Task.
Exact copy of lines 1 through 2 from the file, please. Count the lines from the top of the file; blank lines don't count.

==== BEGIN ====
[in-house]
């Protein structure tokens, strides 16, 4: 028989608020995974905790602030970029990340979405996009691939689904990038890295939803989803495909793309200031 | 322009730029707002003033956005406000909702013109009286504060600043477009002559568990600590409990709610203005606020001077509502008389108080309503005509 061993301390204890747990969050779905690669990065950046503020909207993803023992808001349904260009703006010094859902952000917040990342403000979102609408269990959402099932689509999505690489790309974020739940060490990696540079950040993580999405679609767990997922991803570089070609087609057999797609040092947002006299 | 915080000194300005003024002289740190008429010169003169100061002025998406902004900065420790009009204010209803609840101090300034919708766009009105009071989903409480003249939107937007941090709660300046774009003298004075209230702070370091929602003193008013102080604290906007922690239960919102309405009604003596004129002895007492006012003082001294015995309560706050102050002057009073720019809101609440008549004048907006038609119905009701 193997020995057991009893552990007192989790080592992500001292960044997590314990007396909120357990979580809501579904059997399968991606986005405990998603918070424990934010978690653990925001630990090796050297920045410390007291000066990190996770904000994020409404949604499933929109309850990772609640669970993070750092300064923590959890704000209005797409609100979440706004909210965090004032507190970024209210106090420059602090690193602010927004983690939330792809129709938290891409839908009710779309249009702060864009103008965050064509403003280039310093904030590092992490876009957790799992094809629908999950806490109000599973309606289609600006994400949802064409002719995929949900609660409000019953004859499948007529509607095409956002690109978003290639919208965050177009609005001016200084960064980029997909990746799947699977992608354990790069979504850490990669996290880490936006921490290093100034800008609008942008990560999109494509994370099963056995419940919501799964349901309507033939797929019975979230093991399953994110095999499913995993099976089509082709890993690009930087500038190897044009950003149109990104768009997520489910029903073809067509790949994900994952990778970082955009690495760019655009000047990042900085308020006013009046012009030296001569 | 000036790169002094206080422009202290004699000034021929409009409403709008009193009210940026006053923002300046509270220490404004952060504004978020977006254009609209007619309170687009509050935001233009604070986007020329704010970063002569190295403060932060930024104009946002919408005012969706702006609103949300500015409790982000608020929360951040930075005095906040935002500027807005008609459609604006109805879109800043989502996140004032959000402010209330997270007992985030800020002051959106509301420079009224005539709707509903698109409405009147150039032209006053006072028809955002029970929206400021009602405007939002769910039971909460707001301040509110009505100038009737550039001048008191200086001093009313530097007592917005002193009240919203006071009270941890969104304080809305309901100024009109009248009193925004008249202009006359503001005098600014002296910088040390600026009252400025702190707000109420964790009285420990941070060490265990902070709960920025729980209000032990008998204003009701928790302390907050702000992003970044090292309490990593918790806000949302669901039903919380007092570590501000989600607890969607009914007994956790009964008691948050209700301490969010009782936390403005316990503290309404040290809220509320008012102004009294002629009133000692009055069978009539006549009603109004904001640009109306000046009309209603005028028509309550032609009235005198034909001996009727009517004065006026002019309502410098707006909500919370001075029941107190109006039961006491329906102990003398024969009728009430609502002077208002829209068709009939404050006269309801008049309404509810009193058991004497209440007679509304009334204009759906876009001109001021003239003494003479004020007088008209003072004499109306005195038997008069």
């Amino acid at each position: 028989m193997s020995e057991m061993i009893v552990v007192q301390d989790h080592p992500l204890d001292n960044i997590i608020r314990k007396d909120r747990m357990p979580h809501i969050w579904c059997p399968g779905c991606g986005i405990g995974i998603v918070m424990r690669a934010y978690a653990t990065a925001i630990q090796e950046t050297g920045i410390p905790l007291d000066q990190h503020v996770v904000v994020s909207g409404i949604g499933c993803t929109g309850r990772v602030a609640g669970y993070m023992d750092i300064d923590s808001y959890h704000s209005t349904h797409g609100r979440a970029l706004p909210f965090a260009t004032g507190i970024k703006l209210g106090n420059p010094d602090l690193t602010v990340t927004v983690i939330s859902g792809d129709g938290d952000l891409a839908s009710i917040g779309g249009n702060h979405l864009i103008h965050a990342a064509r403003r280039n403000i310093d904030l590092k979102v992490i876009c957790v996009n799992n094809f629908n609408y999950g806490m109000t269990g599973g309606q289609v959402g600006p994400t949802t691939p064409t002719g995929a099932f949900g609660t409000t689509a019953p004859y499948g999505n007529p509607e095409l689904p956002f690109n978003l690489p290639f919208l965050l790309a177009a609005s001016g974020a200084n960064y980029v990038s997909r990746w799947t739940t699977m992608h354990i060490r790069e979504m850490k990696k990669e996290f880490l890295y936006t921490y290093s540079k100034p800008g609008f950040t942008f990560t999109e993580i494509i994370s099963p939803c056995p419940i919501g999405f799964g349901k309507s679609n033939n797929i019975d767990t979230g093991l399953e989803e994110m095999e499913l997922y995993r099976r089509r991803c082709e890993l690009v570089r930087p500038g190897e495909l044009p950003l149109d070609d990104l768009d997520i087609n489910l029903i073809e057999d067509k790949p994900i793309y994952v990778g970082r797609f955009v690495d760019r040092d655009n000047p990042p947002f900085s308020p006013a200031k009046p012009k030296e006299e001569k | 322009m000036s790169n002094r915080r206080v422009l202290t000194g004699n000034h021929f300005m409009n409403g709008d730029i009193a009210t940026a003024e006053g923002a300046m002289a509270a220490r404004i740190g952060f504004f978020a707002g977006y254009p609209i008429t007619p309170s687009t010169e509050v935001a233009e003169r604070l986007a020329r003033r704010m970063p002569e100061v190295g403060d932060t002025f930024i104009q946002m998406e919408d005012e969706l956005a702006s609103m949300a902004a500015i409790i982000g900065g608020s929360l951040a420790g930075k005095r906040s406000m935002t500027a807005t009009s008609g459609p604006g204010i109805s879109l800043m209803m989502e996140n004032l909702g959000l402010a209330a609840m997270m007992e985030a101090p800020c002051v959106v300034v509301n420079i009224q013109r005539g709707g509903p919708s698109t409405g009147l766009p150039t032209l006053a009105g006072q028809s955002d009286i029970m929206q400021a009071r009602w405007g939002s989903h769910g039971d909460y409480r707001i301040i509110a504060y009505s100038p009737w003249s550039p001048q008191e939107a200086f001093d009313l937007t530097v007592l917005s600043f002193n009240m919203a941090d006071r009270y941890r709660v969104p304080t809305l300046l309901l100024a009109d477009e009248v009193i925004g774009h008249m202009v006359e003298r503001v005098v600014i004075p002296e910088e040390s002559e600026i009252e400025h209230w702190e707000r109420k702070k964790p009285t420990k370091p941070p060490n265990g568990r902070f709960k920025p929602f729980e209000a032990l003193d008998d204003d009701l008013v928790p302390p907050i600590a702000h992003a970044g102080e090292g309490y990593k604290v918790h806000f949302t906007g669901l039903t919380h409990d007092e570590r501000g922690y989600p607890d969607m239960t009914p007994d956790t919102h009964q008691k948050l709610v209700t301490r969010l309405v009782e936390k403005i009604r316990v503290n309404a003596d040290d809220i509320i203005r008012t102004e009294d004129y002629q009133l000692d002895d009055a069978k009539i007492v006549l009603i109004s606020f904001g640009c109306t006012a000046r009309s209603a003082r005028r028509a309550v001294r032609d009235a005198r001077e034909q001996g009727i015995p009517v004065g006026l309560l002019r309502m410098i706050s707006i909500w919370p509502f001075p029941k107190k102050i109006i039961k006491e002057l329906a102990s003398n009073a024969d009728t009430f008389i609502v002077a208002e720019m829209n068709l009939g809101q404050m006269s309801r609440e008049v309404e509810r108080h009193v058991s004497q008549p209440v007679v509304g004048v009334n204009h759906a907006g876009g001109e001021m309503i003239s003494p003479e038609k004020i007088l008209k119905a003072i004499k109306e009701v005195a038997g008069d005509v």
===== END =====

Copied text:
[in-house]
């Protein structure tokens, strides 16, 4: 028989608020995974905790602030970029990340979405996009691939689904990038890295939803989803495909793309200031 | 322009730029707002003033956005406000909702013109009286504060600043477009002559568990600590409990709610203005606020001077509502008389108080309503005509 061993301390204890747990969050779905690669990065950046503020909207993803023992808001349904260009703006010094859902952000917040990342403000979102609408269990959402099932689509999505690489790309974020739940060490990696540079950040993580999405679609767990997922991803570089070609087609057999797609040092947002006299 | 915080000194300005003024002289740190008429010169003169100061002025998406902004900065420790009009204010209803609840101090300034919708766009009105009071989903409480003249939107937007941090709660300046774009003298004075209230702070370091929602003193008013102080604290906007922690239960919102309405009604003596004129002895007492006012003082001294015995309560706050102050002057009073720019809101609440008549004048907006038609119905009701 193997020995057991009893552990007192989790080592992500001292960044997590314990007396909120357990979580809501579904059997399968991606986005405990998603918070424990934010978690653990925001630990090796050297920045410390007291000066990190996770904000994020409404949604499933929109309850990772609640669970993070750092300064923590959890704000209005797409609100979440706004909210965090004032507190970024209210106090420059602090690193602010927004983690939330792809129709938290891409839908009710779309249009702060864009103008965050064509403003280039310093904030590092992490876009957790799992094809629908999950806490109000599973309606289609600006994400949802064409002719995929949900609660409000019953004859499948007529509607095409956002690109978003290639919208965050177009609005001016200084960064980029997909990746799947699977992608354990790069979504850490990669996290880490936006921490290093100034800008609008942008990560999109494509994370099963056995419940919501799964349901309507033939797929019975979230093991399953994110095999499913995993099976089509082709890993690009930087500038190897044009950003149109990104768009997520489910029903073809067509790949994900994952990778970082955009690495760019655009000047990042900085308020006013009046012009030296001569 | 000036790169002094206080422009202290004699000034021929409009409403709008009193009210940026006053923002300046509270220490404004952060504004978020977006254009609209007619309170687009509050935001233009604070986007020329704010970063002569190295403060932060930024104009946002919408005012969706702006609103949300500015409790982000608020929360951040930075005095906040935002500027807005008609459609604006109805879109800043989502996140004032959000402010209330997270007992985030800020002051959106509301420079009224005539709707509903698109409405009147150039032209006053006072028809955002029970929206400021009602405007939002769910039971909460707001301040509110009505100038009737550039001048008191200086001093009313530097007592917005002193009240919203006071009270941890969104304080809305309901100024009109009248009193925004008249202009006359503001005098600014002296910088040390600026009252400025702190707000109420964790009285420990941070060490265990902070709960920025729980209000032990008998204003009701928790302390907050702000992003970044090292309490990593918790806000949302669901039903919380007092570590501000989600607890969607009914007994956790009964008691948050209700301490969010009782936390403005316990503290309404040290809220509320008012102004009294002629009133000692009055069978009539006549009603109004904001640009109306000046009309209603005028028509309550032609009235005198034909001996009727009517004065006026002019309502410098707006909500919370001075029941107190109006039961006491329906102990003398024969009728009430609502002077208002829209068709009939404050006269309801008049309404509810009193058991004497209440007679509304009334204009759906876009001109001021003239003494003479004020007088008209003072004499109306005195038997008069």